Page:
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Exploring Majors & Careers

If you are undecided about your major, you are not alone. About a third of students begin college without having chosen a major, and of those who do begin college with a declared major, 60-70% change it at least once before they graduate. You are encouraged to spend your first few terms, especially if you are a freshman, learning more about yourself and exploring different academic options.

Selecting a major is a process which:

  • begins with self-assessment: identifying and analyzing one's personality, skills, interests, and values
  • proceeds to exploration of majors and careers: taking courses in interest areas, researching options for careers
  • concludes with decision-making: what is a "good fit" - declaring a major


An important first step is to know your skills, interests, and values. There are many ways to do this:

  • Take a career assessment. Both the Myers-Briggs Type Indicator (MBTI) and Strong Interest Inventory (SII) are administered on a regular basis by our office and and are valuable tools in the self-assessment stage. Check out our calendar for a current schedule. ACS staff can also help you understand the meaning of these tests in selecting a major or career.
  • Complete activities on the Major Exploration Worksheet and bring it to with you to an advising or career counseling appointment. This can help your adviser/counselor understand you better and allows for more focused conversation.
  • Take a career exploration class. UNST 195, Career Exploration, is a five-week, one-credit hour course designed to help students choose majors and careers.


Exploring your options can happen in a variety of ways. Try any of the following:

  • Know your options for majors. PSU offers more than a hundred different programs. Review the list of PSU majors, minors, and certificates and make a list of the top 5-10 that interest you most.
  • Take introductory courses in the academic areas that interest you. This is one of the best ways to explore a potential major. A list of exploratory/introductory courses has been compiled to assist you. Enrolling in these courses also provides an opportunity to talk with faculty about the particular field of study. If you decide after taking a course that this major is not for you, the course will still apply towards your degree, whether it fulfills a specific requirement (e.g., BA or BS) or as an elective. An academic advisor can help you better understand the applicability of your courses.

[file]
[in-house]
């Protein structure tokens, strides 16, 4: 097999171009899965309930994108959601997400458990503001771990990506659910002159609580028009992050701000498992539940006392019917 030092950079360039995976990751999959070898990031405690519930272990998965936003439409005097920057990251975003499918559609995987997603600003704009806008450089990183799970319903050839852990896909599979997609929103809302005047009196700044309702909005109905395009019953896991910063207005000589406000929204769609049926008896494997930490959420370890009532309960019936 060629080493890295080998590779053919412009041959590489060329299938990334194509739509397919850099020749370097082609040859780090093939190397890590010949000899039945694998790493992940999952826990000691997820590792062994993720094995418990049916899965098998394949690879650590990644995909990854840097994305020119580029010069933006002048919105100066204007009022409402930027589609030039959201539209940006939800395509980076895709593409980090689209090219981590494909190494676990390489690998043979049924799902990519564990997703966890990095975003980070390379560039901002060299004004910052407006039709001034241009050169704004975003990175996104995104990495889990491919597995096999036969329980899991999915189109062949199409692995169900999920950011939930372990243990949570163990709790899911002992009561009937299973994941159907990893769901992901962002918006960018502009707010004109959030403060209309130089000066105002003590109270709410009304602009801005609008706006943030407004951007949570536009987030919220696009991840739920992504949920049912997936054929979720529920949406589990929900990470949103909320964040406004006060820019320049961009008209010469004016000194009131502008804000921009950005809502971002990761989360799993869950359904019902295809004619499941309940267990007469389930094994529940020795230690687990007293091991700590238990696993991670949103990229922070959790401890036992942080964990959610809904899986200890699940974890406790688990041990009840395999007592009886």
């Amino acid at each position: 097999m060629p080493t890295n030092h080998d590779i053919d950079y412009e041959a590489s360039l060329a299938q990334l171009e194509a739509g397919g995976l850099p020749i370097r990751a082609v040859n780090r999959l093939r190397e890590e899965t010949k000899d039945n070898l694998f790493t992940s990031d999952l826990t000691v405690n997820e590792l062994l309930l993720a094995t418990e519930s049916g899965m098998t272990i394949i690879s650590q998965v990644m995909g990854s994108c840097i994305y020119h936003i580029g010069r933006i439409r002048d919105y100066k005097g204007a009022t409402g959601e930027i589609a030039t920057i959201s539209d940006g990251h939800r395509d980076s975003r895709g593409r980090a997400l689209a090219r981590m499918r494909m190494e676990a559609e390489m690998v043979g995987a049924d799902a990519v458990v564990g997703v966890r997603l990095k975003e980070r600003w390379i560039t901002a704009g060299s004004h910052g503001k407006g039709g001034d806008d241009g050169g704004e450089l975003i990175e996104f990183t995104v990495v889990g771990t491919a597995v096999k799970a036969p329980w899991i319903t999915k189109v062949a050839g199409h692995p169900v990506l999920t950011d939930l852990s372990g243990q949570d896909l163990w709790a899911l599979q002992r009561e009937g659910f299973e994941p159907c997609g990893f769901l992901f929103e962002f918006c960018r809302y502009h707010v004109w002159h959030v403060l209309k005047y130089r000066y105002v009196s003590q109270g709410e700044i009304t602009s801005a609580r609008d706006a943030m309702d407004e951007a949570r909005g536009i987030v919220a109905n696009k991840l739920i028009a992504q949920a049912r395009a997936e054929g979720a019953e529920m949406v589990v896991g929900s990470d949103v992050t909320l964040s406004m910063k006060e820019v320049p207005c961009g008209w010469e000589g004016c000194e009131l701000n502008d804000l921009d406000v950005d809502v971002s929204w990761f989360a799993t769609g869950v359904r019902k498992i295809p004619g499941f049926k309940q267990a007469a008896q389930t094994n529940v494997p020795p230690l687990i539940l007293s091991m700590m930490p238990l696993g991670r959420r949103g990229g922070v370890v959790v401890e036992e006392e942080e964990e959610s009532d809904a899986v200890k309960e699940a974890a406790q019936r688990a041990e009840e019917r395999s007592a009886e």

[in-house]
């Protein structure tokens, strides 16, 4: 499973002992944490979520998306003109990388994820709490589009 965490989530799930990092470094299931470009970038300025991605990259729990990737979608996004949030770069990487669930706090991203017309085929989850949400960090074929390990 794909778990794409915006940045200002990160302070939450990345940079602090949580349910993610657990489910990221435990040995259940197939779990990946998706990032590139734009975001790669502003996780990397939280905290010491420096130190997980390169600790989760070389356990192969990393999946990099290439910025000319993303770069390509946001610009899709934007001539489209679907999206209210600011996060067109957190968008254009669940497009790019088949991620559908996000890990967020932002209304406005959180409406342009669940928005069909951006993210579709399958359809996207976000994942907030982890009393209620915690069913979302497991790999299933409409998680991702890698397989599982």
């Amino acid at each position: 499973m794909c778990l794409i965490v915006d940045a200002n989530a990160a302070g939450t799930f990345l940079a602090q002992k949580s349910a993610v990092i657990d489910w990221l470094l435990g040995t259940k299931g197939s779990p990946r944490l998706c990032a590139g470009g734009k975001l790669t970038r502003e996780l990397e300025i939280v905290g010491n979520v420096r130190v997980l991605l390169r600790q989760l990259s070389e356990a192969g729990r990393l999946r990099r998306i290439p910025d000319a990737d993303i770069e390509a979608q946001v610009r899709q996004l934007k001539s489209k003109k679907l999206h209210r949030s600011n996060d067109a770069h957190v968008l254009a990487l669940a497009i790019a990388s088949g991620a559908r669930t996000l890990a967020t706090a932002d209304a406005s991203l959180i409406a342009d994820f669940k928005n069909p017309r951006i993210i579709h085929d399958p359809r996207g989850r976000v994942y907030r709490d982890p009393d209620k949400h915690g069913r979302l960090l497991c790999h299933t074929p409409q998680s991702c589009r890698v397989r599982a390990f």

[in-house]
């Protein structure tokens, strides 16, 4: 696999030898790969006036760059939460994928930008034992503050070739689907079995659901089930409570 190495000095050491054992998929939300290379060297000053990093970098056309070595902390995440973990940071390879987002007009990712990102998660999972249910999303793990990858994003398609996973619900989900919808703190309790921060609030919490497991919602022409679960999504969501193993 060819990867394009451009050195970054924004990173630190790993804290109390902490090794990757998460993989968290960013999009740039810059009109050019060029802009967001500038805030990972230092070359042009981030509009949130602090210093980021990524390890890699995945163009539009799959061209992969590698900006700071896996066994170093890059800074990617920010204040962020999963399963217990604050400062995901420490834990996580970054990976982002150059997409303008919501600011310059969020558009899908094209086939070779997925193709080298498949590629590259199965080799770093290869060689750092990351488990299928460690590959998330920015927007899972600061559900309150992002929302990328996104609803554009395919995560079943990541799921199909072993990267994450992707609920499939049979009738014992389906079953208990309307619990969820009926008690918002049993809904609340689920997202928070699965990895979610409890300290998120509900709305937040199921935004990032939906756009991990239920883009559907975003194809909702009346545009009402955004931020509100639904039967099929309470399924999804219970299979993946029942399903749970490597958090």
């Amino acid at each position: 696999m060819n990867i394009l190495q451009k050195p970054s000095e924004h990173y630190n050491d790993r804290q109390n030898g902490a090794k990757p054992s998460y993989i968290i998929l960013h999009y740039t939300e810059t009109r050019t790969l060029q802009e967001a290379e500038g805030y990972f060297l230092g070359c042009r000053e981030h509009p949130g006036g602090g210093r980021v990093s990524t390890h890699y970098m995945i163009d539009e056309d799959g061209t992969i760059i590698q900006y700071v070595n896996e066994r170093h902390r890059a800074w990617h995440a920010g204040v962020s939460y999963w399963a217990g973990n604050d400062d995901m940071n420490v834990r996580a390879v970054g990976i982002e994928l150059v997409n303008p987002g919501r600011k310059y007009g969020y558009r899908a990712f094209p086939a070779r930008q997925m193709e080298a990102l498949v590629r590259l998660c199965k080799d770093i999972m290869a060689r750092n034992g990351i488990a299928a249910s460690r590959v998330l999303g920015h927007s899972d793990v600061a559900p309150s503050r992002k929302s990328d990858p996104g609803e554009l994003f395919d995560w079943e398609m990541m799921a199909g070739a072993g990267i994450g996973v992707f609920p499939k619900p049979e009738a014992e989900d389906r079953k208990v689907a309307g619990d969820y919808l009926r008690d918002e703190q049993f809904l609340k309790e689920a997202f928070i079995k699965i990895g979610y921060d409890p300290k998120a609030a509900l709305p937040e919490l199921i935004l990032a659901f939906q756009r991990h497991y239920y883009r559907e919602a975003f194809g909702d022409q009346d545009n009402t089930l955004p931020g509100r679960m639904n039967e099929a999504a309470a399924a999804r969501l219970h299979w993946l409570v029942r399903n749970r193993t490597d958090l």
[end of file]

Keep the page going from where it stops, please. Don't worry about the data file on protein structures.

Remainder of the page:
• Test out different career fields. Observing the day-to-day operations can help you discern whether a field is a good fit. Do job shadows or look for part-time jobs or internships in the career fields that are of interest. Career counselors can help you find these opportunities.


An informed decision will help you to feel more confident about your choice. There is no "right" major, but there is a major that complements your skills, values, and interests.

  • Do your research. Talk to students and faculty in the majors you are considering. What to they like/not like about it?
  • Learn about career opportunities. Realize that most career fields do not require a specific major. Although there are exceptions (e.g. accounting, mechanical engineering), for most fields the relationship between your major and your career is not as direct. Please see the Frequently Asked Questions for more information on the connection between major and careers.
  • Evaluate the pros and cons with an adviser. Is time-to-degree a factor for you? Does the major require courses that are challenging for you?
  • Once you have made a decision, declare your major! If after a period of time you realize this is not as good of a match as you thought, re-assess and explore again!